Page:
Road builders in India have rewarded investors with an average 39 percent gain this year, a rally that is set to continue as Prime Minister Narendra Modi spends more on highways.
A gauge of eight companies, including Ashoka Buildcon Ltd. and Sadbhav Engineering Ltd., has increased 13 times the benchmark S&P BSE Sensex’s 3 percent advance in 2015, data compiled by Bloomberg show.
The roads ministry last week said it plans to roll out $45 billion of projects over the next three years, more than twice the value of contracts given since the government took office in May 2014. Money managers including BlackRock Inc. and Tata Asset Management Ltd. say the progress on unclogging India’s transport links has emerged as a bright spot at a time when other pieces of Modi’s agenda have been stalled by political wrangling.
“The roads sector has seen the maximum amount of reform and award activity since the formation of the new government,” Rohit Singhania, a fund manager at DSP BlackRock Investment Managers Pvt. in Mumbai, said in an interview. “It is better placed than other infrastructure verticals to see a pickup.”
Ashoka and Sadbhav are among the top 10 holdings of the $250 million T.I.G.E.R. Fund managed by Singhania. The fund has beaten 68 percent of its peers in the past 12 months with gains more than double those of the Sensex.
In his first year in office, Modi agreed to fund up to 40 percent of public-private highway projects, fast-tracked forest permits while ensuring that at least 80 percent of the land is in government possession before contracts are given as he tries to unclog some $212 billion of stalled infrastructure projects.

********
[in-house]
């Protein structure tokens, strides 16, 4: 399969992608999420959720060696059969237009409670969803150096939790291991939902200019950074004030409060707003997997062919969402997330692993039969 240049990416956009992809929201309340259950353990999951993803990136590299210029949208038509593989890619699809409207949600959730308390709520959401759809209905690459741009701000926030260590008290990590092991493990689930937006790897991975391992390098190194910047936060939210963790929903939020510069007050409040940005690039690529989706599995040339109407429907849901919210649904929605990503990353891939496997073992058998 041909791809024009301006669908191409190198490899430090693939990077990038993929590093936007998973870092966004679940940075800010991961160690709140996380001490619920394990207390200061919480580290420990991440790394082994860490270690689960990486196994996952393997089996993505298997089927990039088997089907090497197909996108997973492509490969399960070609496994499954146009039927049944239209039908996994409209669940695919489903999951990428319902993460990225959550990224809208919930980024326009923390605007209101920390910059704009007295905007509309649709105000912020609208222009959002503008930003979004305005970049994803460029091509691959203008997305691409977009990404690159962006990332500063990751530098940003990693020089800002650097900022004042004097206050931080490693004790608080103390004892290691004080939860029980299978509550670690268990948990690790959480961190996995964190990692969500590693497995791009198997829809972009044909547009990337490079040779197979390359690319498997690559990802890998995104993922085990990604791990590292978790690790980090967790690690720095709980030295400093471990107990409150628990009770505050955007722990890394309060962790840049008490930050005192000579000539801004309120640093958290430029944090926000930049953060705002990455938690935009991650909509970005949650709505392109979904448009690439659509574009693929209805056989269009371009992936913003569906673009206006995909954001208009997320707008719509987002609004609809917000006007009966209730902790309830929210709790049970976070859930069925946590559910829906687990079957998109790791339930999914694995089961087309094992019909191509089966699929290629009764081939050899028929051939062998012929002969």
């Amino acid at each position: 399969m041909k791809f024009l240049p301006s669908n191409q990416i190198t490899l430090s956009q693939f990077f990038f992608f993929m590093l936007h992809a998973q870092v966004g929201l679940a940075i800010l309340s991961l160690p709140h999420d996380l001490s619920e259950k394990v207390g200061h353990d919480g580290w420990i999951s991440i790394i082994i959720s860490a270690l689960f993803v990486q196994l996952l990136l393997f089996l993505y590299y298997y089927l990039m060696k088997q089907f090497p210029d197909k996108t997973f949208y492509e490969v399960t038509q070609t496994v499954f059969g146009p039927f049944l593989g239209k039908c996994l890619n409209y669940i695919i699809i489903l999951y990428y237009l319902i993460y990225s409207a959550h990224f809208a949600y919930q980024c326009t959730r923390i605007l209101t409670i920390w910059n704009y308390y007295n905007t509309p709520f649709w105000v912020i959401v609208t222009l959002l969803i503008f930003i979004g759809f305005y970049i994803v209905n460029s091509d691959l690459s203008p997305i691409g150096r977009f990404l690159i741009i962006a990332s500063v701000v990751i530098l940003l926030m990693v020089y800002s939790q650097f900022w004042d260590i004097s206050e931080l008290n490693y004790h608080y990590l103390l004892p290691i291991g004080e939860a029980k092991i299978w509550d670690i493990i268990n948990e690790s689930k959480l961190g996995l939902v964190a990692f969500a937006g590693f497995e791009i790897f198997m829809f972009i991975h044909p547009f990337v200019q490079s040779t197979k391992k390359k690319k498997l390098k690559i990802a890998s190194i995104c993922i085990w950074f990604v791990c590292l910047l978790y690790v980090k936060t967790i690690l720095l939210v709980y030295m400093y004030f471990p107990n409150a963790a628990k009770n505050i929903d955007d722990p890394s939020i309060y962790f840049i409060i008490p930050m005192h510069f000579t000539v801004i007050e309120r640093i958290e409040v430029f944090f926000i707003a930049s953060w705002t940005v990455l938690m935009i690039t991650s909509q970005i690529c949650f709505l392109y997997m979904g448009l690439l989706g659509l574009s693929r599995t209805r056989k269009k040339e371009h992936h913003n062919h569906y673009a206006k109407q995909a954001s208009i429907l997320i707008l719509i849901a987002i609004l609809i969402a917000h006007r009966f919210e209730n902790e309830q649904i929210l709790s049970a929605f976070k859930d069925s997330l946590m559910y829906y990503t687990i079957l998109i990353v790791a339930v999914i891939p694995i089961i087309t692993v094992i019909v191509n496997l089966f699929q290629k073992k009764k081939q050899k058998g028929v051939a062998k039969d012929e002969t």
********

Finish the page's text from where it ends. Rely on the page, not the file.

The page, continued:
The steps are taking hold. The pace of construction has rebounded to 13 kilometers a day from about three kilometers when Modi took over, the ministry’s website shows. Transport Minister Nitin Gadkari said in June he aims to bump up the speed to 30 kilometers within two years.
Getting money for new projects has become easier after the central bank in July 2014 eased reserve requirements for bonds maturing in seven or more years. Lenders sold a record 249.4 billion rupees ($4.6 billion) of notes tied to infrastructure in the year to March, data compiled by Bloomberg show.
Shares of KNR Constructions Ltd., MBL Infrastructures Ltd. and Madhucon Projects Ltd. rallied by 10 percent to 15 percent in July, while Ashoka climbed to a record. Sadbhav closed at a three-month high on Thursday. The gauge of road builders lost 0.1 percent on Friday, while the Sensex fell 0.2 percent.
“There’s potential for further upside,” Rupesh Patel, a fund manager at Tata Asset in Mumbai, said in an interview. “The government is giving contracts and doing the right things to address problems of stuck projects.” Sadbhav and KNR Constructions are among the top holdings in the Tata Infrastructure Fund.
There are risks, of course, to the rally in road builders.
Delays in buying land and securing funds can thwart the government’s roll out target, Rakesh Arora, head of research at Macquarie Capital Securities India, said in an interview.
Opposition parties have stalled Modi’s bid to ease land purchases and overhaul the power sector, lowering investors’ expectations for his government. The Sensex’s 3 percent climb this year compares with a 30 percent rally in 2014.
Some fund managers are worried that valuations have risen too far. Six of eight companies in the Bloomberg gauge trade at an average 25 times projected 12-month profits, compared with the Sensex’s multiple of 15.8.
“The superior earnings growth trajectory over the next two to three years seems to be priced in,” Abhijit Gulanikar, chief investment officer at SBI Life Insurance Co. in Mumbai, said in an interview.
Bulls say the scale of adding to the nation’s 4.8 million kilometer network, the world’s second biggest, is too large to ignore. The government plans to sanction 20,000 kilometers of projects in three years, the ministry said July 30. The target for the year to March 2016 has been set at 8,000 kilometers.
“Even if they do half of that, it will be better than what we’ve seen in the previous years,” Mahesh Nandurkar, a strategist at CLSA Asia-Pacific Markets in Mumbai, said in an interview. “The infrastructure sector is the way to play the India story. We are optimistic on the road sector.”